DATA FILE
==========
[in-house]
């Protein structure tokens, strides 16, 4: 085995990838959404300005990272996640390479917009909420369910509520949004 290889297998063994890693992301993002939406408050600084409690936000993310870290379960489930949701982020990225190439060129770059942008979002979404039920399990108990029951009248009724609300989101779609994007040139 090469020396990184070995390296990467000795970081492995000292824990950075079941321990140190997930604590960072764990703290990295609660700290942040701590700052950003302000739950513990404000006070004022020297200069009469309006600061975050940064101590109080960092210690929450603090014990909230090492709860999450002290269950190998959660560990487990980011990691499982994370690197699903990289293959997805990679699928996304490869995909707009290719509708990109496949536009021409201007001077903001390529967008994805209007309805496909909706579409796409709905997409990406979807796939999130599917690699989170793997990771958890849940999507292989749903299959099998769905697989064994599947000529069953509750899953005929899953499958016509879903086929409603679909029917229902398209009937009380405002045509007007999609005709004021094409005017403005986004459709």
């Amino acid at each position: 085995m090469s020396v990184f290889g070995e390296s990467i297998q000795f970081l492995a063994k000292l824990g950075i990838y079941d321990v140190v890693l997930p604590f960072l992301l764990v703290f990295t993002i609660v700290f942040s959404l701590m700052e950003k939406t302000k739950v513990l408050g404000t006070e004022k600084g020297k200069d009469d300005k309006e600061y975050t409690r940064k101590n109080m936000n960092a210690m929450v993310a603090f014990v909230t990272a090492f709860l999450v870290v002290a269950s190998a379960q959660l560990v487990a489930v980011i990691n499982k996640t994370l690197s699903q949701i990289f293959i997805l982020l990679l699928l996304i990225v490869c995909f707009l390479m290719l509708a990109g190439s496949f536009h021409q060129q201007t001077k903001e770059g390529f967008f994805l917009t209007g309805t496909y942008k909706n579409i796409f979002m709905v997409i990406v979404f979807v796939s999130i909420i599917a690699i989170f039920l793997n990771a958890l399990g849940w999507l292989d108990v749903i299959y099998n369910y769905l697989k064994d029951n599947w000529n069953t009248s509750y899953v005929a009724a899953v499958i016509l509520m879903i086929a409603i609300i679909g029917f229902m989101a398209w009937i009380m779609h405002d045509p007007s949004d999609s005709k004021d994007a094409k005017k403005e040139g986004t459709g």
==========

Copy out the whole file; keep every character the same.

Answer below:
[in-house]
């Protein structure tokens, strides 16, 4: 085995990838959404300005990272996640390479917009909420369910509520949004 290889297998063994890693992301993002939406408050600084409690936000993310870290379960489930949701982020990225190439060129770059942008979002979404039920399990108990029951009248009724609300989101779609994007040139 090469020396990184070995390296990467000795970081492995000292824990950075079941321990140190997930604590960072764990703290990295609660700290942040701590700052950003302000739950513990404000006070004022020297200069009469309006600061975050940064101590109080960092210690929450603090014990909230090492709860999450002290269950190998959660560990487990980011990691499982994370690197699903990289293959997805990679699928996304490869995909707009290719509708990109496949536009021409201007001077903001390529967008994805209007309805496909909706579409796409709905997409990406979807796939999130599917690699989170793997990771958890849940999507292989749903299959099998769905697989064994599947000529069953509750899953005929899953499958016509879903086929409603679909029917229902398209009937009380405002045509007007999609005709004021094409005017403005986004459709």
């Amino acid at each position: 085995m090469s020396v990184f290889g070995e390296s990467i297998q000795f970081l492995a063994k000292l824990g950075i990838y079941d321990v140190v890693l997930p604590f960072l992301l764990v703290f990295t993002i609660v700290f942040s959404l701590m700052e950003k939406t302000k739950v513990l408050g404000t006070e004022k600084g020297k200069d009469d300005k309006e600061y975050t409690r940064k101590n109080m936000n960092a210690m929450v993310a603090f014990v909230t990272a090492f709860l999450v870290v002290a269950s190998a379960q959660l560990v487990a489930v980011i990691n499982k996640t994370l690197s699903q949701i990289f293959i997805l982020l990679l699928l996304i990225v490869c995909f707009l390479m290719l509708a990109g190439s496949f536009h021409q060129q201007t001077k903001e770059g390529f967008f994805l917009t209007g309805t496909y942008k909706n579409i796409f979002m709905v997409i990406v979404f979807v796939s999130i909420i599917a690699i989170f039920l793997n990771a958890l399990g849940w999507l292989d108990v749903i299959y099998n369910y769905l697989k064994d029951n599947w000529n069953t009248s509750y899953v005929a009724a899953v499958i016509l509520m879903i086929a409603i609300i679909g029917f229902m989101a398209w009937i009380m779609h405002d045509p007007s949004d999609s005709k004021d994007a094409k005017k403005e040139g986004t459709g």